Periodontitis will be reviewed with focus on the oral microbiome, a key trigger of the disease. The oral cavity harbors one of the most rich and diverse microbiomes in the human body. Linkage between advanced cell biology techniques and the pathogenesis of periodontics will be presented as well as current understanding of how health-associated microbial communities participate in regulation of homeostatic oral immunity and how dysbiosis triggers periodontitis.

April 5 - Multiple Sclerosis: Mechanisms and Imaging the Process

April 12 - Global Warming: Effect on Vector Distribution, Disease and Natural Product Research

Jonathan Sleeman, MA, VetMB Director, United States Geodetic Survey, National Wildlife Health Center who will focus on environmental change and emerging diseases of wildlife and will use three examples (blue tongue virus, avian influenzas, and emerging diseases of bats) to illustrate the drivers of disease (climate change, global travel, farming practices, etc), the value of biodiversity to human health, and One Health solutions to these diseases. The USGS is responsible for tracking changes in vector and disease distribution and doing basic and epidemiological studies on mechanisms.

David Newman, PhD (NCI) is an international expert in natural product discovery, chemistry and development of therapeutics based on natural products who will discuss how changes in the environment world wide are affecting plants and other sources of medically-useful natural products, the increasingly devastating effects and challenges for saving, creating repositories and detecting unexpected mutations affecting natural product synthesis in biologic specimens.

April 19 - Trauma in the Modern Age: Injury and Stem Cells

Huge increase in civilian and military trauma
Physical: weapons more destructive; vehicles, falls
Emotional stress: PTSDs
Strain on medical/surgical/psychiatric care
Other Trauma: terrorism, bacterial, toxin
How is such trauma treated today? Acute, rehabilitation, prosthesis, etc
Challenges and Treatments
Role of stem cell transplants in treatment of trauma?

April 26 - Hepatocellular Cancer: Problems and Progress in an Epidemic Disease

Primary cancer of the liver (HCC) used to be rare in North America but was the most common life-threatening cancer in the Orient. However, the pendulum has shifted. HCC is decreasing in the Orient (primarily due to vaccination against HBV and treatment of HCV) but is dramatically increasing in the USA. This epidemiological change has focused on the difficult problems of early diagnosis and treatment. Although improvements have taken place in both parameters, diagnosis is often "too late" and treatment, other than surgical, has made marginal inroads despite large expenditures in drug development and biomarkers.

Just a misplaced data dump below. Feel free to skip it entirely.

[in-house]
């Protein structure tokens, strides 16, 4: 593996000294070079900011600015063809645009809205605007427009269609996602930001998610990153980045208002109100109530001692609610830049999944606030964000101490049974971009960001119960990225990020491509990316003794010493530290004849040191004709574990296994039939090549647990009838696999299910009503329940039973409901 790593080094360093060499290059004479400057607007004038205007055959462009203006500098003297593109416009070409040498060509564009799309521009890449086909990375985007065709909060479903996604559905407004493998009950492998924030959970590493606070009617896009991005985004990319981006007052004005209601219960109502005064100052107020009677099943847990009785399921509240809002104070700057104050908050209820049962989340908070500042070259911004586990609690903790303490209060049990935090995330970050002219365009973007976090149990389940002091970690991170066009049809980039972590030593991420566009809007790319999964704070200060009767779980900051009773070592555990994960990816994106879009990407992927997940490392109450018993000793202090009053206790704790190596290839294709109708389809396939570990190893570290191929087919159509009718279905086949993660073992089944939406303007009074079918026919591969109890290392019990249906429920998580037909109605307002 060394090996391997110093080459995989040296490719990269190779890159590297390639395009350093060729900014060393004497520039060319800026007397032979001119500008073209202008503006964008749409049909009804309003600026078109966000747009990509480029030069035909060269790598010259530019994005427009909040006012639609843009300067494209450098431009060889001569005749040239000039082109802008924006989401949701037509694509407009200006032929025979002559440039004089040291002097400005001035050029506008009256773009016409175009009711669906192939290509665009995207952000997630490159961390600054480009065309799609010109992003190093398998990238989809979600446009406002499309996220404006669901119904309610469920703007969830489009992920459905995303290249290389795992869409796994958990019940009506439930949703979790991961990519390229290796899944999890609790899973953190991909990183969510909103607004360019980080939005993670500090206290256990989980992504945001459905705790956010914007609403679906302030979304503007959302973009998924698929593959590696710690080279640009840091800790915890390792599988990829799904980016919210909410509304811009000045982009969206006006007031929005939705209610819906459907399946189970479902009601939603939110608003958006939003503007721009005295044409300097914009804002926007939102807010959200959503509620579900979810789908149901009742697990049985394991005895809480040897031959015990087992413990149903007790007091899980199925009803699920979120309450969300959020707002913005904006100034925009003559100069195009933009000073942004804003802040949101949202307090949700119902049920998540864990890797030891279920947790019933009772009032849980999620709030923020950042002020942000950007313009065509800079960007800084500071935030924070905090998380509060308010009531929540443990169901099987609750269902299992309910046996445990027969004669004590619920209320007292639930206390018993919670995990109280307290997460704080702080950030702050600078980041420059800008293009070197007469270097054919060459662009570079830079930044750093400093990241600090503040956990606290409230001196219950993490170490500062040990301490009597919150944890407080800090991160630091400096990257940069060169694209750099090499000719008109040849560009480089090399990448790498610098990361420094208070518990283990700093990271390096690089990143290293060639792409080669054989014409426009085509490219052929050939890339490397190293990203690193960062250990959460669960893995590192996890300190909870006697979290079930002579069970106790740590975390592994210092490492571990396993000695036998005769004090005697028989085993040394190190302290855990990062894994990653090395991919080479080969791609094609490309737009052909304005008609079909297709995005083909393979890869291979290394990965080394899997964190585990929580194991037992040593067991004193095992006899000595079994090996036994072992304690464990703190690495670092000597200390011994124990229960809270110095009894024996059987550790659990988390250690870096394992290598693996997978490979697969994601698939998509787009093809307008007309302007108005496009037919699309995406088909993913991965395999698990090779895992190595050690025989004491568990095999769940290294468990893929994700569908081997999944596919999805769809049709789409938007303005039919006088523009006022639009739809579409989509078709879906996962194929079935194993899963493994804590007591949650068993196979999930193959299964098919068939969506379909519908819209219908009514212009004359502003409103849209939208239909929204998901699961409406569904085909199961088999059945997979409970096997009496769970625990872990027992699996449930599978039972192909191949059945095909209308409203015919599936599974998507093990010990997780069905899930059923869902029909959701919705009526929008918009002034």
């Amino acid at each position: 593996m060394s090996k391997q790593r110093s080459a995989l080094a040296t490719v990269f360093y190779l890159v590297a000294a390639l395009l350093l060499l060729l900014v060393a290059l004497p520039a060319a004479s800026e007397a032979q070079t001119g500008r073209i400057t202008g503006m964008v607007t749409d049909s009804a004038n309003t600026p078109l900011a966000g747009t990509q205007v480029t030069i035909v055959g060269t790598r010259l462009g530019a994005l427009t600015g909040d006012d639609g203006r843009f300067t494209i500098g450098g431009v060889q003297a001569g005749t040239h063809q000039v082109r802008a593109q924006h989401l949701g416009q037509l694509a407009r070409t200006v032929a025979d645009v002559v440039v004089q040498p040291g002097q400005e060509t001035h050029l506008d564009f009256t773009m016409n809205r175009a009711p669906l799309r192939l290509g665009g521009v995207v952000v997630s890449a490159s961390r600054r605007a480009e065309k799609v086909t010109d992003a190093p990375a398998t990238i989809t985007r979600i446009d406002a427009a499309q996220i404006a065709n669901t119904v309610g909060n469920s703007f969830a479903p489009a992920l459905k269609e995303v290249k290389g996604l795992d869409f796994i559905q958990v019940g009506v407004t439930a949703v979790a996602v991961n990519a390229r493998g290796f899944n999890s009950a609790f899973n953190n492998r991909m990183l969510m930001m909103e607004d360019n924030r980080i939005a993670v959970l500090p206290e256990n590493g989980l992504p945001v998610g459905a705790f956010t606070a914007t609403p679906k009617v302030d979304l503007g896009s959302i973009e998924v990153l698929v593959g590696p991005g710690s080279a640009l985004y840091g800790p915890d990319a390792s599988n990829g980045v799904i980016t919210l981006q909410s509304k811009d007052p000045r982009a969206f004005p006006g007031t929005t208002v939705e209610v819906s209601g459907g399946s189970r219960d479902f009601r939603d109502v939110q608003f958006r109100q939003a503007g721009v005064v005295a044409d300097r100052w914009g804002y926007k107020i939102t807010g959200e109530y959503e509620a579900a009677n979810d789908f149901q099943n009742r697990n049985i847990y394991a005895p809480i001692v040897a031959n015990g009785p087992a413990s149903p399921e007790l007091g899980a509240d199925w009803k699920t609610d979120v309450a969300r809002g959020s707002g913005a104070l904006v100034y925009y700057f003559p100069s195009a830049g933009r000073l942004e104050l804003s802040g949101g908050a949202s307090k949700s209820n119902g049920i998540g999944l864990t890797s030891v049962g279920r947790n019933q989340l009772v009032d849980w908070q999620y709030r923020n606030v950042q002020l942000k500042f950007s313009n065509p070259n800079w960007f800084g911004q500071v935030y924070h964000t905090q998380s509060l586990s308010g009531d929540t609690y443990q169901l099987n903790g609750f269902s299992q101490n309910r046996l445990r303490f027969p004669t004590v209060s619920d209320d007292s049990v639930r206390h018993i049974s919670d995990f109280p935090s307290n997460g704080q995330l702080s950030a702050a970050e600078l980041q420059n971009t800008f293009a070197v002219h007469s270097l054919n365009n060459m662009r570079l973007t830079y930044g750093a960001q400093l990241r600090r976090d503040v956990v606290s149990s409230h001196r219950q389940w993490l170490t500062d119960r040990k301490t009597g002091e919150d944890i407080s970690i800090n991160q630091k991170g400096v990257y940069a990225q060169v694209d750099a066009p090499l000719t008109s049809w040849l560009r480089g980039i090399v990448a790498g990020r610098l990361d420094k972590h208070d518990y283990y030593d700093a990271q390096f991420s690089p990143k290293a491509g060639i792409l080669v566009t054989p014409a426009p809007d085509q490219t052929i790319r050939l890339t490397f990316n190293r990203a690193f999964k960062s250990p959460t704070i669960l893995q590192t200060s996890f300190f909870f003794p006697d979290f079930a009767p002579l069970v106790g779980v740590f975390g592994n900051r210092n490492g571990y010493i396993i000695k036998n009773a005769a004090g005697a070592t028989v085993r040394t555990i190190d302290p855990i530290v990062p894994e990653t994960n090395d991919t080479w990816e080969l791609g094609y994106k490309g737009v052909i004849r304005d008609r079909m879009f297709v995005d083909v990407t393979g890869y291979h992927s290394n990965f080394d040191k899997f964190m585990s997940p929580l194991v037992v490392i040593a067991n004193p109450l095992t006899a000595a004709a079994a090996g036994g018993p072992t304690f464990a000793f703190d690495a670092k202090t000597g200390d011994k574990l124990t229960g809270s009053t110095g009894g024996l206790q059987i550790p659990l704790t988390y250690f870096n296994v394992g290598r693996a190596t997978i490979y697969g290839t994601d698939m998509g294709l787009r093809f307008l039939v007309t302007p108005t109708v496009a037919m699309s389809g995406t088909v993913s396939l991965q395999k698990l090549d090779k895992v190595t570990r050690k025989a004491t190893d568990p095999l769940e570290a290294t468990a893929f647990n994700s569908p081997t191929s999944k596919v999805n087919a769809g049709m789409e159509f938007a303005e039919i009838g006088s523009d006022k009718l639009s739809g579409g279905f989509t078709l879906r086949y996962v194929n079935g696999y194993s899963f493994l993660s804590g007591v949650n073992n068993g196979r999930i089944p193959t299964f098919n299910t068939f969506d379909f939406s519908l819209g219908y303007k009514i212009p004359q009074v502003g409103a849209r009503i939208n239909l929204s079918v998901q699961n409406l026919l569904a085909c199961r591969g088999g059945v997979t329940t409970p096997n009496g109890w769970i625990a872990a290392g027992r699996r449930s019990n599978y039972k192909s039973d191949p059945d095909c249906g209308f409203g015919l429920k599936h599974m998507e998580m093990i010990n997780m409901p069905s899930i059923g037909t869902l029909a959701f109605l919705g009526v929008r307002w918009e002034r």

The genomic era introduced new concepts and research which reveals much about the molecular mechanisms related to HCC as well as HCC metastasis and local spread, development of biological markers of HCC and steady improvement in targeted drugs and immunotherapy. These developments are at the forefront of cancer biology.

Snorri Thorgeirsson and Tim Greten (NCI) are leaders in these exciting developments which will be presented in the April 26th session.

May 3 - Cholesterol: Too Much and Too Little are Bad for Your Health

May 10 - Robotic Planetary Exploration and Thoughts about Human Spaceflight

Beam up for a special lecture on human space flight and biology. Dr. Stamatios "Tom" Krimigis of the Johns Hopkins Applied Physics Laboratory will speak at the next NIH Demystifying Medicine lecture, on Tuesday, May 10, from 4:00 to 5:30 p.m. in the first-floor conference room (1227) in Bldg. 50 on the NIH campus in Bethesda. The title of his lecture is "Robotic Planetary Exploration and Thoughts about Human Spaceflight."

A physicist and space scientist, Krimigis has participated in NASA missions to every planet in the solar system and was the principal investigator on several NASA spacecraft, including Voyagers 1 and 2. Krimigis is widely credited with resurrecting NASA planned but then canceled exploration to Pluto in 2000 with his concept of the relatively low-cost New Horizons mission, which launched in 2006 and met with spectacular success in 2015.

With an eye to what he considers to be inevitable --- human spaceflight beyond the moon --- Krimigis has been concerned with the challenges to human physiology and the necessary adaptation. His special presentation at NIH will be of great interest to basic and clinical scientists at NIH and will illustrate exciting careers for PhDs and MDs who are well-trained in biological, mathematical, and physical sciences. And let's face it: any fan of Star Trek will enjoy the lecture, as well.

Interview with Dr. Stamatios Krimigis

NASA's lunar projects helped to launch an era of miniaturization which has profoundly influenced all forms of communication and science...including biomedical. Contemplation of human spaceflight presents even greater challenges and will require major advances in technology and human biology which will profoundly change biomedical and other sciences.

Professor Krimigis has been a major participant in consideration of human vs robotic spaceflight which he will also discuss.

May 17 - How Long Can and Should We Live? & What Centenurians Teach Us about Aging


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This web page was last modified on 15 September 2017.